From a young age I was always intrigued by the distinct aromas of Scotland’s most famous drink.

Having grown up as the daughter of a Scottish publican, it was only natural that I would become familiar with the various names of the malts and their distilleries that adorned the walls of my parents bar the Cross Keys.

When I was old enough (honestly!) I began to explore the variety of flavours that were produced from these magical looking bottles with their wonderful Celtic names and designs.

As I have grown older and now run my family’s bar, I have had the fortune to visit many of our countries distilleries and fully appreciate the subtle changes in flavour that come from the barrel, region, water, malting or other parts the distillation process can bring about.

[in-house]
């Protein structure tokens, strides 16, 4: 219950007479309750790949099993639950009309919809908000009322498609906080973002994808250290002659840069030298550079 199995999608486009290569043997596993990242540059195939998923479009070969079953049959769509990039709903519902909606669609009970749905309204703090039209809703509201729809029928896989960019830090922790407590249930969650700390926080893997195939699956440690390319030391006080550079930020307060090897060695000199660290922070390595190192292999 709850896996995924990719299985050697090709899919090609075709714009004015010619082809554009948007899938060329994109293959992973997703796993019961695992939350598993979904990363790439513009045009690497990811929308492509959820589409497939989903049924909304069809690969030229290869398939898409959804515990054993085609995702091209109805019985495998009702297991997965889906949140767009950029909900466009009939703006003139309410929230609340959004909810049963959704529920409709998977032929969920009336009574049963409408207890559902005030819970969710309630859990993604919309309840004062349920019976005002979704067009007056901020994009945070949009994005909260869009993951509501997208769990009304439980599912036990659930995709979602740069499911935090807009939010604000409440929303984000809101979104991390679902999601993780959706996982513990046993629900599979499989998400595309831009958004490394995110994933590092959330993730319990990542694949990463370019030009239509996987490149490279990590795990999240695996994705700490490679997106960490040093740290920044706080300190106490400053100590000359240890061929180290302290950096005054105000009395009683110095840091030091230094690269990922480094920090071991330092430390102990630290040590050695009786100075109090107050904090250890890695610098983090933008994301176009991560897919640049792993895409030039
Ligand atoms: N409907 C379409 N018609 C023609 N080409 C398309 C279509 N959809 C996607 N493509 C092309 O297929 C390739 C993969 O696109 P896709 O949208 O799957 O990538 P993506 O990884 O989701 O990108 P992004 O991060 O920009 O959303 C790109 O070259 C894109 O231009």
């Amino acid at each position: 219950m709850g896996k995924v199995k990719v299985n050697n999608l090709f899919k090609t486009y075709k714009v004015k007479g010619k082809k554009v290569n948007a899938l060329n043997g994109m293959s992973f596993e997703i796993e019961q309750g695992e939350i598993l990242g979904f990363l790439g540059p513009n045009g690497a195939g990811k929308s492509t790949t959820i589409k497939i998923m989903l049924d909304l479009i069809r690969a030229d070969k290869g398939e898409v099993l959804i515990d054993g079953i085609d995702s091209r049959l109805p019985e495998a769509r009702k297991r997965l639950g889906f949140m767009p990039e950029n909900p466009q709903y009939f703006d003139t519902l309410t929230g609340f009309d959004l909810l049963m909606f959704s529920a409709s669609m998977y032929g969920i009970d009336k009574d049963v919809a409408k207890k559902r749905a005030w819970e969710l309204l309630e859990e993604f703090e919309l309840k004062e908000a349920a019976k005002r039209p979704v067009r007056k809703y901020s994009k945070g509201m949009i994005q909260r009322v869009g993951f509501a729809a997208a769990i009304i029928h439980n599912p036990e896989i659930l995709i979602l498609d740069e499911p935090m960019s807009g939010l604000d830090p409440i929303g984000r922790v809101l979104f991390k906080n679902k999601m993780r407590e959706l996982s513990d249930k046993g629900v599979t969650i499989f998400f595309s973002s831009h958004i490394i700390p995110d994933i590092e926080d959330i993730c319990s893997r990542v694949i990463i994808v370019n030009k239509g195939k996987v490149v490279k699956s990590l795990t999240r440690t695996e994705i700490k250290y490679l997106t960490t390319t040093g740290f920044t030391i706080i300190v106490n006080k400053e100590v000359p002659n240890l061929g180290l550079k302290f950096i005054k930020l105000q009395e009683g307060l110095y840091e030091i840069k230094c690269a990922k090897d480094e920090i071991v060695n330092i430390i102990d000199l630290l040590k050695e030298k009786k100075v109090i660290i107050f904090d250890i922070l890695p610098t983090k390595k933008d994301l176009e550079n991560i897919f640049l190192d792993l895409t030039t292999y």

The following are my notes and the Key’s to Scotland’s malts. thanks and Enjoy.

Claire Nicole, whisky lover & proud custodian of the Keys Bar






To some, Speyside represents the jewel in whisky’s crown. Speyside is the home of legal whisky production and are probably the best known brands around the world and typify whisky from this region.
Classic examples include Glenlivet, Macallan, Glenfiddich, Glenrothes and Glenfarclas and are widely regarded as some of the best we have to offer.
The heart of the region running from the Monadhliath mountains up to the north sea is the River Spey. It is the fastest flowing river in Britain, and also well known for its salmon fishing.